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Let’s itemize a few of the sights witnessed in the 23 years of the Seattle race  described by one of its leaders as “gleeful mayhem on freak bikes.”

Towering bikes comprised of two frames welded on top of each other.  Cyclists pedaling away inside a circular metal cage called a “hamster ball,” making it turn round and round. And plenty of bikes adorned with grotesque, sometimes impaled baby dolls right out of a 1980s “Chucky” slasher movie. 

The reason for the dolls is the name of the event: Dead Baby Bikes Downhill.

For an event that will bring up to 4,000 people to Seattle streets on Saturday, the race is not widely known. On the Facebook page for the event, one of the regular participants posted, “What the Hell is ‘Dead Baby Downhill?!'”, I’ve been asked SEVERAL times this week lol.”

Larry Reid, president of the Georgetown Merchants Association, the neighborhood that’ll host a post-race street party, “I’d describe it as apocalyptic. It’s crazy. It’s ‘Road Warrior‘ on steroids.”

A participant in the Dead Baby Bikes 2017 evening street party in Georgetown takes part in a bicycle jousting competition, in which two participants riding bikes welded on top of each other try to knock the other off their bike.  They use poles with padding at the end.   (Amelia Merrick / )
A participant in the Dead Baby Bikes 2017 evening street party in Georgetown takes part in a bicycle jousting competition, in which two participants riding bikes welded on top of each other try to knock the other off their bike. They use poles with padding at the end. (Amelia Merrick / )

The downhill part of the event is the race that’ll draw 2,000 or so people. There is no planned-out route, because, you know, this is not some corporate mentality, OK? It starts at Captain Blacks bar at 129 Belmont Ave. E. and ends up in Georgetown along Airport Way South.

For a $30 entry fee, participants get a T-shirt and a water bottle. The bottle can be refilled with all the beer you want at that night’s free post-race outdoor party.

So, hot fun time in the summertime, complete with bands such as the duo Dirty Dirty, which describes itself as “punk-rock spastic.”

Reid, curator of Fantagraphics Bookstore and Gallery, says the neighborhood welcomes the Dead Babies “with open arms.”

He says, “It’s really one of the few remaining examples of Seattle counterculture as the city gentrifies, and Georgetown is one of remaining arts communities.”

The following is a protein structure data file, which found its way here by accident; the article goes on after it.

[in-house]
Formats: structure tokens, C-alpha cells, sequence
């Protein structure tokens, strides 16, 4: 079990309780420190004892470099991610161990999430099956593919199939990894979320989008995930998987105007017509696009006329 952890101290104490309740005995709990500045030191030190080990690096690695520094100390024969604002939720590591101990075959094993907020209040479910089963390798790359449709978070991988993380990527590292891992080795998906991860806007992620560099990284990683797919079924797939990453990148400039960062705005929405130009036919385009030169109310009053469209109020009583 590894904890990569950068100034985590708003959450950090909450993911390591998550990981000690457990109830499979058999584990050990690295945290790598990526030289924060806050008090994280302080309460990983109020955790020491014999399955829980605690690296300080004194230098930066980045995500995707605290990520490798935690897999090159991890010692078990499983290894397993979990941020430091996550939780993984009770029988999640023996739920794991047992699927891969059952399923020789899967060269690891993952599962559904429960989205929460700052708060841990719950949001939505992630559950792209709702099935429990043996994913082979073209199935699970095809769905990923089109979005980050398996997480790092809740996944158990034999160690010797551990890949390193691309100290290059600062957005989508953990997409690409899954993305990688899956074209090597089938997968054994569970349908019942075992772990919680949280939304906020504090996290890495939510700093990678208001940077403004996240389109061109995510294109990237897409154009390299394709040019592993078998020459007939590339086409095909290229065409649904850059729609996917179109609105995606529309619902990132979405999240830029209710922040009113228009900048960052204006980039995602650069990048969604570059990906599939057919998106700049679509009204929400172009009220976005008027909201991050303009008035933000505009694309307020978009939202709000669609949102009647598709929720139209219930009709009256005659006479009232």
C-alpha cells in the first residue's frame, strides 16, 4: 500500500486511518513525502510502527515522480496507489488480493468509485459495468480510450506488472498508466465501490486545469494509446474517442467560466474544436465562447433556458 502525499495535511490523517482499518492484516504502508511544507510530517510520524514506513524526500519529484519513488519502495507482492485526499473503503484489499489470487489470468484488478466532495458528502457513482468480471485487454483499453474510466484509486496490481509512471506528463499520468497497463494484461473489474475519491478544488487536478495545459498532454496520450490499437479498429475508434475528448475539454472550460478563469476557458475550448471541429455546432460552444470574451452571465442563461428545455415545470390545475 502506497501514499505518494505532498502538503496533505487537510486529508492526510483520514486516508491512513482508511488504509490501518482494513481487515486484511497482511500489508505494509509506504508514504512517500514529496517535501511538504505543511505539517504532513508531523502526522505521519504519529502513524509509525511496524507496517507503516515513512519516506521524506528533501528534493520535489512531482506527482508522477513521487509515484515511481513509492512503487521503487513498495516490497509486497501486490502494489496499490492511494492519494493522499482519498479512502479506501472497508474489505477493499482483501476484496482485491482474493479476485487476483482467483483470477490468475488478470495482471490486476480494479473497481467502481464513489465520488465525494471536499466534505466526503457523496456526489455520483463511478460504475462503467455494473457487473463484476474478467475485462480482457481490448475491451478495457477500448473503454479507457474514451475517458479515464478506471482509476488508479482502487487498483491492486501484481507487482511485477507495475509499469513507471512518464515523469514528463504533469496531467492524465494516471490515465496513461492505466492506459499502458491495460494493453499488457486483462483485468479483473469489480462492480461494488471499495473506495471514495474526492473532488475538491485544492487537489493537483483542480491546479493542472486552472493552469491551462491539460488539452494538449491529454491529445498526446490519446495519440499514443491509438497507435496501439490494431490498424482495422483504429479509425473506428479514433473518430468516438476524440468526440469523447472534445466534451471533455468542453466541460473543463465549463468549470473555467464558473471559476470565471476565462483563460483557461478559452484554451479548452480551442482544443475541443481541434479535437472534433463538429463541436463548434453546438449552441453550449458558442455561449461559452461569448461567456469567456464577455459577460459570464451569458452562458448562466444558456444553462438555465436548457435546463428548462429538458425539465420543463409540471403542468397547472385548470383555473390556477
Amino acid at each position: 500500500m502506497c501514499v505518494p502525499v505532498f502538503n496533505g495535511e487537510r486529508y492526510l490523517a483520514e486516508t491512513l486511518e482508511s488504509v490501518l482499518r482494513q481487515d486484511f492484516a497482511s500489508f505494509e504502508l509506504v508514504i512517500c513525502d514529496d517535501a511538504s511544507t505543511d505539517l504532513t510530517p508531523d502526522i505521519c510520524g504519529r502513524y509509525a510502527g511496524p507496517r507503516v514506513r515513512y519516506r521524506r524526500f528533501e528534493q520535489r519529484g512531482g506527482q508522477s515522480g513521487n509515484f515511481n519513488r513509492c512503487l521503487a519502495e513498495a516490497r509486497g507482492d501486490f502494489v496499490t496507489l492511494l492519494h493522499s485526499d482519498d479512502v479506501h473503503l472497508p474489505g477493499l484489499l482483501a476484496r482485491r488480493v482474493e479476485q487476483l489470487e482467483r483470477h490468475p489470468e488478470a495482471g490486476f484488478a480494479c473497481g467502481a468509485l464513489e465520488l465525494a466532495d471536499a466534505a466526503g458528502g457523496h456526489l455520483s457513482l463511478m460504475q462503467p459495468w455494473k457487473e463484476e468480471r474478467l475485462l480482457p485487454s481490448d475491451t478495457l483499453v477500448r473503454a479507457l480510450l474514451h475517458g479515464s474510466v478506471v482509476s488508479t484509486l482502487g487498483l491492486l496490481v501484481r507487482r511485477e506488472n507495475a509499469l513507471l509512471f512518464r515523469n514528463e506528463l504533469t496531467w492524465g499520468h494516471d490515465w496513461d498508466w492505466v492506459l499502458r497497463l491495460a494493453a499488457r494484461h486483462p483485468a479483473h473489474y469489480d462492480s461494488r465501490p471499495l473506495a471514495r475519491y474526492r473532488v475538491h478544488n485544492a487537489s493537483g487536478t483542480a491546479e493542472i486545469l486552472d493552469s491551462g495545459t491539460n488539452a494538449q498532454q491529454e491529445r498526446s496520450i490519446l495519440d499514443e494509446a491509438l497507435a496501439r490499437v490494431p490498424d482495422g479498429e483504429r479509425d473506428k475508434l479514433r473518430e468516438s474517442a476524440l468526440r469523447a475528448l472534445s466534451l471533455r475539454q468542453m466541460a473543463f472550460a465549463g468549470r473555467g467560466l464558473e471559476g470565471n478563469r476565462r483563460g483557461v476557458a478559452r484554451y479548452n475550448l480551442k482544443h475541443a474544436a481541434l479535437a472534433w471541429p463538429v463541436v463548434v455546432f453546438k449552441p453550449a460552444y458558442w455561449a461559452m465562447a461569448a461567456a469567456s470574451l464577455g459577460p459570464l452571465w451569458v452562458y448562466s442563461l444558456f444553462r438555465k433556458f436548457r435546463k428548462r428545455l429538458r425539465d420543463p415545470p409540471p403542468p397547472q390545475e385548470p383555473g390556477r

The event is the concerted effort of the Dead Baby Bikes club, with some 50 members, most of whom are or have been bike messengers. With the T-shirt sales and lots of volunteer work, they have managed to pull the race off for two decades.

Greg Rehm, second from right, is sergeant at arms for the Dead Baby Bike Club. “Some people stop for the lights,” he says of Saturday’s upcoming race.  “But if they choose to violate traffic rules, that’s on them.” He added that “Safety third” is the club’s motto.  (Dean Rutz / The Seattle Times)
Greg Rehm, second from right, is sergeant at arms for the Dead Baby Bike Club. “Some people stop for the lights,” he says of Saturday’s upcoming race. “But if they choose to violate traffic rules, that’s on them.” He added that “Safety third” is the club’s motto. (Dean Rutz / The Seattle Times)

You need a certain attitude to be a bike messenger, what with its scrapes, close calls and the occasional collisions with motorized vehicles.

The club originated in 1994 in a bike repair shop run by Dave Ranstrom in Belltown, in which the previous tenant had nailed a doll to the roll-up door. Hence, Dead Baby.

“We thought it was funny,” he says. The club’s logo is of a cartoon doll bloodily pierced through with the extended “b’ and “k” in the word “bikes.”

He admits, “Yeah, we’ve gotten some hassles about the name.”

Members of Dead Baby Bikes acknowledge that their name and logo are offensive to some. The club originated in 1994 in a bike repair shop where the previous tenant had nailed a doll to the roll-up door. 
 (Dean Rutz / The Seattle Times)